Black lawmakers on Capitol Hill have gained major leadership roles that will boost their collective power when the 116th Congress commences in January 2019.
For the first time, two African American lawmakers will make history by holding top leadership positions in Congress at the same time. That’s not all: African American women will play key leadership roles as the Congressional Black Caucus (CBC) expands its ranks.
Democrats in the House of Representatives gave speeches and held internal elections conducted by secret ballot. Rep. James E. Clyburn (D-SC) was elected Majority Whip of the Democratic Caucus, the number three leadership position. Rep. Hakeem Jeffries (D-NY) was elected chair of the Caucus, the number five spot.
In a separate election, members of the CBC voted Rep. Karen Bass (D-CA) their new chairwoman for the incoming Congress. Rep. Joyce Beatty (D-OH) and Brenda Lawrence (D- MI) were elected Vice Chair and 2nd Vice Chair, respectively. Additionally, Reps. Maxine Waters (D-CA), Eddie Bernice Johnson (D-TX), Marcia Fudge (D-OH) and Barbara Lee (D-CA) are among the CBC members who will chair or co-chair at least five House Committees and more than two dozen House Subcommittees.
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Reflecting on the trajectory of African Americans in Congress, the CBC’s current chairman, Rep. Cedric L. Richmond (D-LA), recalled the words of George Henry White, a Black North Carolina Congressman who served from 1897 to 1901. White didn’t seek a third term amid the rise of Jim Crow-era politics that kept African American lawmakers out of Congress for nearly three decades.
“[White] said in his famous farewell address, ‘This is perhaps the Negroes’ temporary farewell to the American Congress but let me say, Phoenix-like he will rise up some day and come again.’”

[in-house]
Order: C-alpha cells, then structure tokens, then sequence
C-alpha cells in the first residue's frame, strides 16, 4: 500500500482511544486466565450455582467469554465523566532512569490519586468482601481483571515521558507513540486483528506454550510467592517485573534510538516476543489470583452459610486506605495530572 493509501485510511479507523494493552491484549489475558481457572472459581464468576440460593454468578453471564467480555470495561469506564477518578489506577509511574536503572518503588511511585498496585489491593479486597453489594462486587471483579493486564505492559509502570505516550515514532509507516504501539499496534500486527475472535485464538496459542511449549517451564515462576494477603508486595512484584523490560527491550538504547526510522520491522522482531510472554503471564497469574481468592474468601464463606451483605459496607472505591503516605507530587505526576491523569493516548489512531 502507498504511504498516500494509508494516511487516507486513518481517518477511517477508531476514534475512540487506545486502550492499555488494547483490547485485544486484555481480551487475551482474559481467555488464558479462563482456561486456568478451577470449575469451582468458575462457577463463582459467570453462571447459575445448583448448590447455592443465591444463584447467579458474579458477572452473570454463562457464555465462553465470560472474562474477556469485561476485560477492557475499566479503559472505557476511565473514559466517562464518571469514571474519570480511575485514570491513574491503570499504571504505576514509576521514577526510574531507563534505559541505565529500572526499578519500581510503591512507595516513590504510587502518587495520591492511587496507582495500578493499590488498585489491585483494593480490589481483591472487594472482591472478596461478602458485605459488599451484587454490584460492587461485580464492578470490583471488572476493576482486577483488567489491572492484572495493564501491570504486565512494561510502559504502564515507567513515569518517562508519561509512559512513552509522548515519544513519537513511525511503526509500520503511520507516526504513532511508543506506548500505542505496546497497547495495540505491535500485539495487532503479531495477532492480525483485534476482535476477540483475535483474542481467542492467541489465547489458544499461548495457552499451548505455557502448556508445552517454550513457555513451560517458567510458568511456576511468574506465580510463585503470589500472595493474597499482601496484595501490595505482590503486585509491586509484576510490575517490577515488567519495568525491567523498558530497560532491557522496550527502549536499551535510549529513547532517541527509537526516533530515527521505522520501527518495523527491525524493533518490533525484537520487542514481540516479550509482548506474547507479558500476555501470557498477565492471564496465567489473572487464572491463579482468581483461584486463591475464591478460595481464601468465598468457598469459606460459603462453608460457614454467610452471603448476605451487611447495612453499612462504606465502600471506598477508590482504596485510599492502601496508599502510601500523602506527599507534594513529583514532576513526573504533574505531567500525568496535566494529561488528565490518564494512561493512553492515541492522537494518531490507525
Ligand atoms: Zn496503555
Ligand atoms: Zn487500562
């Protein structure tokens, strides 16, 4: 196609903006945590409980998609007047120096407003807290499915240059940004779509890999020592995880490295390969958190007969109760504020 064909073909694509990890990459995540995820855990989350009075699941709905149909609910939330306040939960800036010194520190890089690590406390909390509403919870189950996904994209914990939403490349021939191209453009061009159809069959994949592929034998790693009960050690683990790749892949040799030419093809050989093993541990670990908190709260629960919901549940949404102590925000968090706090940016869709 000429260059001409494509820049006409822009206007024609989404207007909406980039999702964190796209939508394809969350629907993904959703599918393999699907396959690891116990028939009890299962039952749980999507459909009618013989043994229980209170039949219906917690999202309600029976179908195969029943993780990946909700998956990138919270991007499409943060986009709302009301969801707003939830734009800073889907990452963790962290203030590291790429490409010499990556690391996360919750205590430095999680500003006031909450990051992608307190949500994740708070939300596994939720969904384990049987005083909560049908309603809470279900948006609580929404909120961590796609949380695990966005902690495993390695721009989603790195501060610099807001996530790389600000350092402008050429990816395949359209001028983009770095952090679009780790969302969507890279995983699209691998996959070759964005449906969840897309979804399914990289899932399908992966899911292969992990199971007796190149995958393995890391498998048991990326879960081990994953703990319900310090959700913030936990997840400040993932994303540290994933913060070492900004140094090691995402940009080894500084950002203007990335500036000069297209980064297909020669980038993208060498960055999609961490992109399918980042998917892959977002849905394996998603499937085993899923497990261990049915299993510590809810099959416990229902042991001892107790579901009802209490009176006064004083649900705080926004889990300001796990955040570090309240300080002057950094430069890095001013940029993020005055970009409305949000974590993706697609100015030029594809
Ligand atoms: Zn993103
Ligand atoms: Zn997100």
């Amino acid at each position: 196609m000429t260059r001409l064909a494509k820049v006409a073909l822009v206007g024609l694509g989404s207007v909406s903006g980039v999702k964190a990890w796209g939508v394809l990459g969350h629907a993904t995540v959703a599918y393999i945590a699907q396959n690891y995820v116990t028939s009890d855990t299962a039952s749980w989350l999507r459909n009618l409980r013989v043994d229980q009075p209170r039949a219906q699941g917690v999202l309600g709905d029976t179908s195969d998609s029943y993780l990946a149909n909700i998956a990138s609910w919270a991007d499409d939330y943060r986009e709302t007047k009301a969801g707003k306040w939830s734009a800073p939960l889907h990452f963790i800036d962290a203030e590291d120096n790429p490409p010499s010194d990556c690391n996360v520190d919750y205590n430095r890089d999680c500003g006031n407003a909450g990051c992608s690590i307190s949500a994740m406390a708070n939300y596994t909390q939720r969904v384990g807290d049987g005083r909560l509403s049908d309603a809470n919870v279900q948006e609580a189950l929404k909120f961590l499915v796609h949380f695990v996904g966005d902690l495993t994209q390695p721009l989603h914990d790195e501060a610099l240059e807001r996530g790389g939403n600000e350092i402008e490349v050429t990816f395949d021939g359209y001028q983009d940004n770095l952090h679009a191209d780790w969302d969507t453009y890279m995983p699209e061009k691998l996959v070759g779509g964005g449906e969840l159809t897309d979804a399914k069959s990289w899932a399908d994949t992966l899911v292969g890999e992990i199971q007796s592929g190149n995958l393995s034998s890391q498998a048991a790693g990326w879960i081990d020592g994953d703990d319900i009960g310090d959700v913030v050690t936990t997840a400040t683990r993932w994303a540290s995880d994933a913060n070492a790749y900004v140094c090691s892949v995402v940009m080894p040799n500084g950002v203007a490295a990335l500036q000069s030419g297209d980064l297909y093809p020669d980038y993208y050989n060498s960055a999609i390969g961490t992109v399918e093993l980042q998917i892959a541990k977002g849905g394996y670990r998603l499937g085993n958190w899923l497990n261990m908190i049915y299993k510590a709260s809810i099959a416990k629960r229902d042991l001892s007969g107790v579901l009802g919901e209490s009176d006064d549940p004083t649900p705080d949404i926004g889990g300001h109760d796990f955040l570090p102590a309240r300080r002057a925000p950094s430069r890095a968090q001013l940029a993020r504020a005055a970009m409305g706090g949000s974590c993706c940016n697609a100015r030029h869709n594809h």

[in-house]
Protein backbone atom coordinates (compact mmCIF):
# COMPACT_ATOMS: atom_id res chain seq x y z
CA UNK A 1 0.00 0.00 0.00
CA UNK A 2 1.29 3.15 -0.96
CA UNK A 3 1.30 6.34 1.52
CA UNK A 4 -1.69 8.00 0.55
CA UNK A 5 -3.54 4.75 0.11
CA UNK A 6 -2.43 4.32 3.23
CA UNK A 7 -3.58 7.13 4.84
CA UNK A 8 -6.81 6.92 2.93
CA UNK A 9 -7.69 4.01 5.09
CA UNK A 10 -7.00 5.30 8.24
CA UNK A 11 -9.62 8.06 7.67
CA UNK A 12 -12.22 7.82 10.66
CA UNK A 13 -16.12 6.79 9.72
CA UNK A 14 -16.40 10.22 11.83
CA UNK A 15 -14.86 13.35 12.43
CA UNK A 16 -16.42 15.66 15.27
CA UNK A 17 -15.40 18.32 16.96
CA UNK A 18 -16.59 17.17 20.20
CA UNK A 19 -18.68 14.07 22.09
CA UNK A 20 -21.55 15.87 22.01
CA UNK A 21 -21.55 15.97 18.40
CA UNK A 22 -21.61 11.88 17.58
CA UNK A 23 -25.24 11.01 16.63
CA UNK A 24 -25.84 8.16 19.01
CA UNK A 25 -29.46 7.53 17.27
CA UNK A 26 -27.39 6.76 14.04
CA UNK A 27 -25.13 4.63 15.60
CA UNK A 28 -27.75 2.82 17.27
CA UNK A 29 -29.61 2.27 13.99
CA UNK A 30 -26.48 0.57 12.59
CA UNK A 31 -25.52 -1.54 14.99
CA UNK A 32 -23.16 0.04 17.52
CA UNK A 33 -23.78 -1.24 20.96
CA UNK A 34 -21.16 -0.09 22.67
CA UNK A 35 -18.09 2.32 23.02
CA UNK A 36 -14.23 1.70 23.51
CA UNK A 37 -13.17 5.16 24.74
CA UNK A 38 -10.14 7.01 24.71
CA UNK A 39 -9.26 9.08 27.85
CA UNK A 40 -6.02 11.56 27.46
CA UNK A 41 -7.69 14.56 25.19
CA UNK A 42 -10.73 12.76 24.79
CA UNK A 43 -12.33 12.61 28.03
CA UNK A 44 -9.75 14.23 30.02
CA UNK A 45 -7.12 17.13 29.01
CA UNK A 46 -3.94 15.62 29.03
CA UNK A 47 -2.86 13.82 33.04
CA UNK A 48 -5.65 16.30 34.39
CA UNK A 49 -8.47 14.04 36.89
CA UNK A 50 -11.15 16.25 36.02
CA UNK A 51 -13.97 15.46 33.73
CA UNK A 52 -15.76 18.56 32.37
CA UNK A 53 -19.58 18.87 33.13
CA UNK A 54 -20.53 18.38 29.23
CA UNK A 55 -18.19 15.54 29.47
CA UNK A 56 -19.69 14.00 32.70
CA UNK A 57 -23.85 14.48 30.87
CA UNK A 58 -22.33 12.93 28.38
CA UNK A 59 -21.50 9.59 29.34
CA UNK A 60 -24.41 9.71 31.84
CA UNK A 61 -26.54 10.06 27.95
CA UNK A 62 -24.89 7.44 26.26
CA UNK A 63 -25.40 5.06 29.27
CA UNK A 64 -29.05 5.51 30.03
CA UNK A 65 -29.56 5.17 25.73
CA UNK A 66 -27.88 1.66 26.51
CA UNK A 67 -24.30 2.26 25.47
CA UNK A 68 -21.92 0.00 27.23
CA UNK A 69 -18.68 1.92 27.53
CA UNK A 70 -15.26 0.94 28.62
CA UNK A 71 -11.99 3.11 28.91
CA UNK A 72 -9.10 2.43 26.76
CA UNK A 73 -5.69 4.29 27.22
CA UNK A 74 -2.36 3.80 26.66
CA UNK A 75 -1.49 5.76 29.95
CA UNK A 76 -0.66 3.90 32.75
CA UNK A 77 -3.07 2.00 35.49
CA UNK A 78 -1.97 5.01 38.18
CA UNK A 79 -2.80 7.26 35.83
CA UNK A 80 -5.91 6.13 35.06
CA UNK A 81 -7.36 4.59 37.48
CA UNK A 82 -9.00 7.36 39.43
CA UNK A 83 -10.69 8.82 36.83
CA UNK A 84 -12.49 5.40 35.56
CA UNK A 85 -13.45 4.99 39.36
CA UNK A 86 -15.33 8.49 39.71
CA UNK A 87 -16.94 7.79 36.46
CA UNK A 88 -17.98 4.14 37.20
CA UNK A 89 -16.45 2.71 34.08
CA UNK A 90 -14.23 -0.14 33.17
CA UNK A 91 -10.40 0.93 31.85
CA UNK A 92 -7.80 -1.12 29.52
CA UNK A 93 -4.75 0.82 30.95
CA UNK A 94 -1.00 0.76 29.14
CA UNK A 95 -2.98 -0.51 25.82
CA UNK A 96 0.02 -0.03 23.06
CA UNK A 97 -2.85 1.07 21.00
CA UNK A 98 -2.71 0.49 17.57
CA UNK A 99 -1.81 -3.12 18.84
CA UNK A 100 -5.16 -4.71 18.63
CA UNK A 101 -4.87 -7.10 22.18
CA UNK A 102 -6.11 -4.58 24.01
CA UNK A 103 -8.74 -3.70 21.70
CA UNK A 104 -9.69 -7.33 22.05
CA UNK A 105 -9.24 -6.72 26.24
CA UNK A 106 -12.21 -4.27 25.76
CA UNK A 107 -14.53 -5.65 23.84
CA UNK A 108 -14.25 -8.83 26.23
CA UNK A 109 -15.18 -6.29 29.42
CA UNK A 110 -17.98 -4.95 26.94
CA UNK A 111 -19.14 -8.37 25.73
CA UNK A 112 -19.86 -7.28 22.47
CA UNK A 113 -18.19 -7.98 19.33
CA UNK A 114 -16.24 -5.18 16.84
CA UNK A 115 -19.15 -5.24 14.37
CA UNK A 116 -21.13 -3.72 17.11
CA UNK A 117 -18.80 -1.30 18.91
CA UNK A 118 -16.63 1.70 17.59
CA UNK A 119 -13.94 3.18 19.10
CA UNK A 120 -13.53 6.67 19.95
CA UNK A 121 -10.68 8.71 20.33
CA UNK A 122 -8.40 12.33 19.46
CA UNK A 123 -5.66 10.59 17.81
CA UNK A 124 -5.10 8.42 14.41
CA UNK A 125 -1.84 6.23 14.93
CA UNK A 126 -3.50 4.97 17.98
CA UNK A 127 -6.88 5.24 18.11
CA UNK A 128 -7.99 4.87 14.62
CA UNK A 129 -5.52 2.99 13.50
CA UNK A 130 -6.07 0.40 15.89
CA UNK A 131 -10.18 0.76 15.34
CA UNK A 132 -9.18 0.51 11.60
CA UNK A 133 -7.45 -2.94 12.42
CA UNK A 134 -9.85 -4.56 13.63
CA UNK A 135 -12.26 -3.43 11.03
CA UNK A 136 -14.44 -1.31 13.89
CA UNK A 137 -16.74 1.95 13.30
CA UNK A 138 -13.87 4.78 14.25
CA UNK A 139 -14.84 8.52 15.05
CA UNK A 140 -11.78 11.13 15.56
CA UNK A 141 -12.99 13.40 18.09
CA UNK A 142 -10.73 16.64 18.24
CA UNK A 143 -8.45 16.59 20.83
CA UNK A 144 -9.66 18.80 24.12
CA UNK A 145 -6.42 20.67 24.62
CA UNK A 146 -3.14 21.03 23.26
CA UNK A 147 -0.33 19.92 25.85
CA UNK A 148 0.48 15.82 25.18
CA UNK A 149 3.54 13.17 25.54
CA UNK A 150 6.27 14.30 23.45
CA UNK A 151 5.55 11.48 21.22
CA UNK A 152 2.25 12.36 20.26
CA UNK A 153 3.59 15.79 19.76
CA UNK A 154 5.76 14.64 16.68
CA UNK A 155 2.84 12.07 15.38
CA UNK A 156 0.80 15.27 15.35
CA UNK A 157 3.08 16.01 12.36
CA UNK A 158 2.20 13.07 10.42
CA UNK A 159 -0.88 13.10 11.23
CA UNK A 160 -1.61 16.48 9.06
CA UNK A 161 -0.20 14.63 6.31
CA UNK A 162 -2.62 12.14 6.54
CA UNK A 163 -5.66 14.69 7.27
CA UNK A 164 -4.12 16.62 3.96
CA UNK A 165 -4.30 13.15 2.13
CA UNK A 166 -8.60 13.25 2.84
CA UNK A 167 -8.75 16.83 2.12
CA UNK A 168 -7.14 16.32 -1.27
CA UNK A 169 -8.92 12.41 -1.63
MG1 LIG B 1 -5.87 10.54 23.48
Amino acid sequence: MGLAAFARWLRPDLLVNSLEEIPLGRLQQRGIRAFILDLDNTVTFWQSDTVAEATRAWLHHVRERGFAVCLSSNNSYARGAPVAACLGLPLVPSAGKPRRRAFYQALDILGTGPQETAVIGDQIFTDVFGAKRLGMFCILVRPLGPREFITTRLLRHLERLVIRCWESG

The CBC—established in 1971 by lawmakers who include the late Congresswoman Shirley Chisholm—will grow to 55 members, an increase of nine new representatives. It will be the first time ever that the body will have more than 50 members, making it one of the largest sitting Caucuses in the 116th Congress.
Bass, elected to the House in 2010, vows to continue the CBC’s legislative work around issues such as criminal justice reform, education, voting rights, and more.
“I am absolutely humbled by the support I’ve received from my colleagues,” Bass told ESSENCE in a statement. “Chairman Richmond has done an outstanding job in leading this group and I will be honored to receive the gavel from him in January.”
Bass, who will become the new chair of the Subcommittee on Africa, Global Health, Global Human Rights and International Organizations, is a lawyer who also serves on the House Committee on the Judiciary. In that role, she vowed to “push for criminal justice reform and hold the Department of Justice and the rest of the Trump administration accountable for their conduct.”